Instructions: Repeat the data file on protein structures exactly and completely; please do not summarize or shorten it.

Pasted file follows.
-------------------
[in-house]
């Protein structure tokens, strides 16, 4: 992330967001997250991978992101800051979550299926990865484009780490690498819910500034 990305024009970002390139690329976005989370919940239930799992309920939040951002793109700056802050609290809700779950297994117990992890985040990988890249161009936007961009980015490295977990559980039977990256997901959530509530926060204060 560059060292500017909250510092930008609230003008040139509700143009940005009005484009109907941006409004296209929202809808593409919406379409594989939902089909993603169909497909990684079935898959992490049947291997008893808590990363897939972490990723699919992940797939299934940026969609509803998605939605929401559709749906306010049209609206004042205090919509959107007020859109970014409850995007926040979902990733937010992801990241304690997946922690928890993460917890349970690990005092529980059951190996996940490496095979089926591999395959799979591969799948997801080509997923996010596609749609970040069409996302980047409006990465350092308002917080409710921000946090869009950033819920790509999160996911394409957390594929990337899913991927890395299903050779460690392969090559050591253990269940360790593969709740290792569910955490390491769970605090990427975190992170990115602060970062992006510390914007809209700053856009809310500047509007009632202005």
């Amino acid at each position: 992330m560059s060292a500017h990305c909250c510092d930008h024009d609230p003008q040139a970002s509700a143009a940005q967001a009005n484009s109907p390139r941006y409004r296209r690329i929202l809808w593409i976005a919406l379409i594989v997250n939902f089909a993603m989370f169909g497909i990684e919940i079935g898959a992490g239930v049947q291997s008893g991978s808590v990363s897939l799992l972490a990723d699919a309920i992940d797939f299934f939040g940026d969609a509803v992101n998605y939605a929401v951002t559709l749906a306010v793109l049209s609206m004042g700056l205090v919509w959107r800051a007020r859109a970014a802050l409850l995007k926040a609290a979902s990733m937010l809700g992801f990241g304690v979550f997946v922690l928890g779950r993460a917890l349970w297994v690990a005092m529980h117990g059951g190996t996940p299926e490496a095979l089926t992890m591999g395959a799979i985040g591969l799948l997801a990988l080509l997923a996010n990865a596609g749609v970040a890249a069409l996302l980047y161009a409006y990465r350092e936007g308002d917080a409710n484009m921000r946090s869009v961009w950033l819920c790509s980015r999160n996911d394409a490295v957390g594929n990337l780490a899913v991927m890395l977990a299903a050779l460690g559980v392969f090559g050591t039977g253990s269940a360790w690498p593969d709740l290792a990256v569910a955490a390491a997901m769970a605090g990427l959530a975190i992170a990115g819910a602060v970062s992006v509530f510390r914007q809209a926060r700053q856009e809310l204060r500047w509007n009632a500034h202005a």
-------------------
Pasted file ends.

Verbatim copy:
[in-house]
């Protein structure tokens, strides 16, 4: 992330967001997250991978992101800051979550299926990865484009780490690498819910500034 990305024009970002390139690329976005989370919940239930799992309920939040951002793109700056802050609290809700779950297994117990992890985040990988890249161009936007961009980015490295977990559980039977990256997901959530509530926060204060 560059060292500017909250510092930008609230003008040139509700143009940005009005484009109907941006409004296209929202809808593409919406379409594989939902089909993603169909497909990684079935898959992490049947291997008893808590990363897939972490990723699919992940797939299934940026969609509803998605939605929401559709749906306010049209609206004042205090919509959107007020859109970014409850995007926040979902990733937010992801990241304690997946922690928890993460917890349970690990005092529980059951190996996940490496095979089926591999395959799979591969799948997801080509997923996010596609749609970040069409996302980047409006990465350092308002917080409710921000946090869009950033819920790509999160996911394409957390594929990337899913991927890395299903050779460690392969090559050591253990269940360790593969709740290792569910955490390491769970605090990427975190992170990115602060970062992006510390914007809209700053856009809310500047509007009632202005």
């Amino acid at each position: 992330m560059s060292a500017h990305c909250c510092d930008h024009d609230p003008q040139a970002s509700a143009a940005q967001a009005n484009s109907p390139r941006y409004r296209r690329i929202l809808w593409i976005a919406l379409i594989v997250n939902f089909a993603m989370f169909g497909i990684e919940i079935g898959a992490g239930v049947q291997s008893g991978s808590v990363s897939l799992l972490a990723d699919a309920i992940d797939f299934f939040g940026d969609a509803v992101n998605y939605a929401v951002t559709l749906a306010v793109l049209s609206m004042g700056l205090v919509w959107r800051a007020r859109a970014a802050l409850l995007k926040a609290a979902s990733m937010l809700g992801f990241g304690v979550f997946v922690l928890g779950r993460a917890l349970w297994v690990a005092m529980h117990g059951g190996t996940p299926e490496a095979l089926t992890m591999g395959a799979i985040g591969l799948l997801a990988l080509l997923a996010n990865a596609g749609v970040a890249a069409l996302l980047y161009a409006y990465r350092e936007g308002d917080a409710n484009m921000r946090s869009v961009w950033l819920c790509s980015r999160n996911d394409a490295v957390g594929n990337l780490a899913v991927m890395l977990a299903a050779l460690g559980v392969f090559g050591t039977g253990s269940a360790w690498p593969d709740l290792a990256v569910a955490a390491a997901m769970a605090g990427l959530a975190i992170a990115g819910a602060v970062s992006v509530f510390r914007q809209a926060r700053q856009e809310l204060r500047w509007n009632a500034h202005a």